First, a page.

300 articles and commentaries that try to convince readers that the answer to this question must be yes. Dismantle all bombs and reactors before the centennial of the Trinity Nuclear Bomb Test on July 16, 1945. Sooner would be better, but since the human race loves centennials, this is one to put in your calendar.
"So anyone who claims that I am a dreamer who expects to transform hell into heaven is wrong. I have few illusions. But I feel a responsibility to work towards the things I consider good and right. I don't know whether I'll be able to change certain things for the better, or not at all. Both outcomes are possible. There is only one thing I will not concede: that it might be meaningless to strive in a good cause." - Vaclav Havel
I came up with the idea for this blog after having lived in Japan during the spring of 2011. Before this experience I had been gradually coming around to the belief that nuclear energy was the least bad energy alternative that we have to accept--that is, if I thought about it all. I knew the arguments that coal and oil extraction kill more people each year than radiation. I agreed with the pro-nuclear side that it was a matter of risk assessment and trade-offs. One cannot just advocate that everything dangerous should be abolished. However, I now say that it is my rational risk assessment that makes me conclude that the nuclear age has to end.
As I watched the nuclear disaster unfold in Japan, I began to learn a great deal about the nuclear age, in terms of physics, biology, history and politics. I had to conclude, from both study and the personal experience of living among the irradiated, that there is something qualitatively different about the hazards of nuclear energy compared with the hazards of coal, oil and other forms of energy.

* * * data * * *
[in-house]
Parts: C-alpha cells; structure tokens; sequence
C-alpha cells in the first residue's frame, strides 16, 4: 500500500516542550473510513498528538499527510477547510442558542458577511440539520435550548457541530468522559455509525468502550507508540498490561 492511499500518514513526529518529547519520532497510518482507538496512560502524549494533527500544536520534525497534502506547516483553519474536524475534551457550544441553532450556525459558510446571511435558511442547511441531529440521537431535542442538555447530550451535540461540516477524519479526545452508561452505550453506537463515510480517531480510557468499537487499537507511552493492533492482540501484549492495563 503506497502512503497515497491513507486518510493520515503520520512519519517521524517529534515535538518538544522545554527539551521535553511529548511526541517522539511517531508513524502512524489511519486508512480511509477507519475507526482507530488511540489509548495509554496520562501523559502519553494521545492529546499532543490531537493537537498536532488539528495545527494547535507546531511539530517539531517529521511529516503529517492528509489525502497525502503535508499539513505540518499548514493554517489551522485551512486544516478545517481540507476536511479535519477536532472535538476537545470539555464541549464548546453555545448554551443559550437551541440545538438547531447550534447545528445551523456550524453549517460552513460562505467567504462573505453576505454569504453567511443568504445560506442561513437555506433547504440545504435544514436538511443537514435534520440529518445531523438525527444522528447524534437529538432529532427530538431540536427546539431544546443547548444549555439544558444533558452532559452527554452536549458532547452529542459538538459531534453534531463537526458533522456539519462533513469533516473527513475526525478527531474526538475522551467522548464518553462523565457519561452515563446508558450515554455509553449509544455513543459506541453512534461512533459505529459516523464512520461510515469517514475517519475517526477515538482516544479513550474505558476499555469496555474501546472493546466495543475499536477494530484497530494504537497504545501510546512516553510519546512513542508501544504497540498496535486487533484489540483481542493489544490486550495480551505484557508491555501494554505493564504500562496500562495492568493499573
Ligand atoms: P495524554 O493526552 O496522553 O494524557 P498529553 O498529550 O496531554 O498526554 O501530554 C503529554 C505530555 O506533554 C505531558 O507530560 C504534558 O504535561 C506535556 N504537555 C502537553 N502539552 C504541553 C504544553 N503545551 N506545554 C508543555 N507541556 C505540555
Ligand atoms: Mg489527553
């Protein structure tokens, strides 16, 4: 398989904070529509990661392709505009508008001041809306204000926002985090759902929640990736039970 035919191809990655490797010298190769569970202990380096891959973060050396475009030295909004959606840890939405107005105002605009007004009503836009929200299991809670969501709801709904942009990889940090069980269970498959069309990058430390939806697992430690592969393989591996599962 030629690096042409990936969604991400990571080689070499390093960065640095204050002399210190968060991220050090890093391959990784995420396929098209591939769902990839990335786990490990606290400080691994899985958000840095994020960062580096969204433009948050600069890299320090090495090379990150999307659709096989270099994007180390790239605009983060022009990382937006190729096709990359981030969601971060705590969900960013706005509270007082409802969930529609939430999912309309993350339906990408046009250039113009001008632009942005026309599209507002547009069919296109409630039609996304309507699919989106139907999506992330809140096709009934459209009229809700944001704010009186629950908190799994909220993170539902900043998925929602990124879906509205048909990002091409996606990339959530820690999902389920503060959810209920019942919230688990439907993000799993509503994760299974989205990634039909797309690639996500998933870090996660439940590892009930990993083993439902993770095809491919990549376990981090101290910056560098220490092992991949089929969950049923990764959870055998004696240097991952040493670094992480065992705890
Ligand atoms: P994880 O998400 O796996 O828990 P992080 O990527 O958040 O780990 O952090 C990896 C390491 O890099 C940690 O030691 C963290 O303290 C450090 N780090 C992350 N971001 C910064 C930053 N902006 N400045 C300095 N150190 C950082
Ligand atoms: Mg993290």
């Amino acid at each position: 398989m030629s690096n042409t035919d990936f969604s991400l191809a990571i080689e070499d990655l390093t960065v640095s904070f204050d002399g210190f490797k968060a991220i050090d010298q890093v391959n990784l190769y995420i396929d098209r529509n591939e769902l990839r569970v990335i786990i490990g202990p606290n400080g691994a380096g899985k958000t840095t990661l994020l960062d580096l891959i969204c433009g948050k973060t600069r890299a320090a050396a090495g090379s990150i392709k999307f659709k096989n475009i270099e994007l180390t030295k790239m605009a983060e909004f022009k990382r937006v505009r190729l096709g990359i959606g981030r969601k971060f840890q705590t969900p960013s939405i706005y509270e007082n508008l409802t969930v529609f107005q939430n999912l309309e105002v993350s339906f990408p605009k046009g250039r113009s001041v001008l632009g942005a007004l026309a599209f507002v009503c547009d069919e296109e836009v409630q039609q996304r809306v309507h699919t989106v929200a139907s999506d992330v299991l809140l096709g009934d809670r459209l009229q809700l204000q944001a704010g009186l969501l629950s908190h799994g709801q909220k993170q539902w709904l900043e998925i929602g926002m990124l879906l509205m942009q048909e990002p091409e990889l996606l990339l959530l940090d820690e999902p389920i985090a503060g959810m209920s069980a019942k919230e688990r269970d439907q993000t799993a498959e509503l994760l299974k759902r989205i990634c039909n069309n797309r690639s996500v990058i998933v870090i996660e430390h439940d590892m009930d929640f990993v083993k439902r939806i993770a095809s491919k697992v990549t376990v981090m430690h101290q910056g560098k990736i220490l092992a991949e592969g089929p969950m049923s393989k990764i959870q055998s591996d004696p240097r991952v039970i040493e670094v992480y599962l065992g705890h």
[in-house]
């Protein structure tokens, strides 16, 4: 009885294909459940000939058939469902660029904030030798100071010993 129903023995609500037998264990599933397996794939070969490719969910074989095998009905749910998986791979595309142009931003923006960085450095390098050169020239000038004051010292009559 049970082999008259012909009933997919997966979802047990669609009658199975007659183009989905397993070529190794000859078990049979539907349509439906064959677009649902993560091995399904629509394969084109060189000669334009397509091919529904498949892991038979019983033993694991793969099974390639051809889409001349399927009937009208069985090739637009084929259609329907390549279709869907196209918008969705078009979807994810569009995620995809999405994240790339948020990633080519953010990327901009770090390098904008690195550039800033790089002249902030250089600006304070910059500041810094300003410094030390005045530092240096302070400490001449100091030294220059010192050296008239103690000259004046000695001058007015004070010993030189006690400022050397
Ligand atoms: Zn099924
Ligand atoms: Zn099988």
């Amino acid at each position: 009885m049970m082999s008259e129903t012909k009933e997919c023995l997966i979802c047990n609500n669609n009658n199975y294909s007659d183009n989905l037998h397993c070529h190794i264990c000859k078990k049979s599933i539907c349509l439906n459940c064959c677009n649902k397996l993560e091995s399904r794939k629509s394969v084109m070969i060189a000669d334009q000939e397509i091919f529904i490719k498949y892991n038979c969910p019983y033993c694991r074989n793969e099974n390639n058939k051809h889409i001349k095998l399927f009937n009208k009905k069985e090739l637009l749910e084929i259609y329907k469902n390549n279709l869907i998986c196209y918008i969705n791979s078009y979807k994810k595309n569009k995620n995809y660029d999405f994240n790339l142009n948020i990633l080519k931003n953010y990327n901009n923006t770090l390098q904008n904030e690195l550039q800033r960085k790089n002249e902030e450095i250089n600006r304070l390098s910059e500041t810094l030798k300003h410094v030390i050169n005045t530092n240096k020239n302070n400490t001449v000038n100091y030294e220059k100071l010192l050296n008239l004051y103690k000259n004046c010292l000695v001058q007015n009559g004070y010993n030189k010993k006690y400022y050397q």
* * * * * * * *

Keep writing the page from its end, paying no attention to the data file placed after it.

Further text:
The hazards of other forms of energy can at least be sensed and comprehended by a person who lacks a formal education in physics. We can react to, and control and contain other disasters. But nuclear energy has too much potential for widespread, lasting destruction and damage to genomes, and its dangers are intuitively incomprehensible to most people.
Although we have so far managed to avoid nuclear war, we are still slowly irradiating the planet. It seems certain that we will continue to have nuclear "accidents" caused by unforeseen natural disasters and the dysfunction and bankruptcy of political and economic institutions. We have to plan for the end of the nuclear age now to ensure the survival of our species. We will either find the elusive solution to our energy "needs" or we will socially devolve back into agrarian societies, but we won't last for long if we continue to have a Chernobyl or a Fukushima once every 25 years.
The nuclear age cannot be ended on short notice. We need to decommission nuclear reactors and weapons, and create the safest possible storage for all the nuclear waste we have created. No one in power now will sign an agreement with deadlines in the near future because we need time to fix the mess we have made. This is why we need to set a long-term target now--one that is pragmatic but also meaningful and worthwhile. The approaching hundredth anniversary of the first nuclear bomb explosion (July 16, 1945) seems like a deadline that is both pragmatic and significant enough for the world to rally around. Dennis Riches dennis.riches[at]gmail.com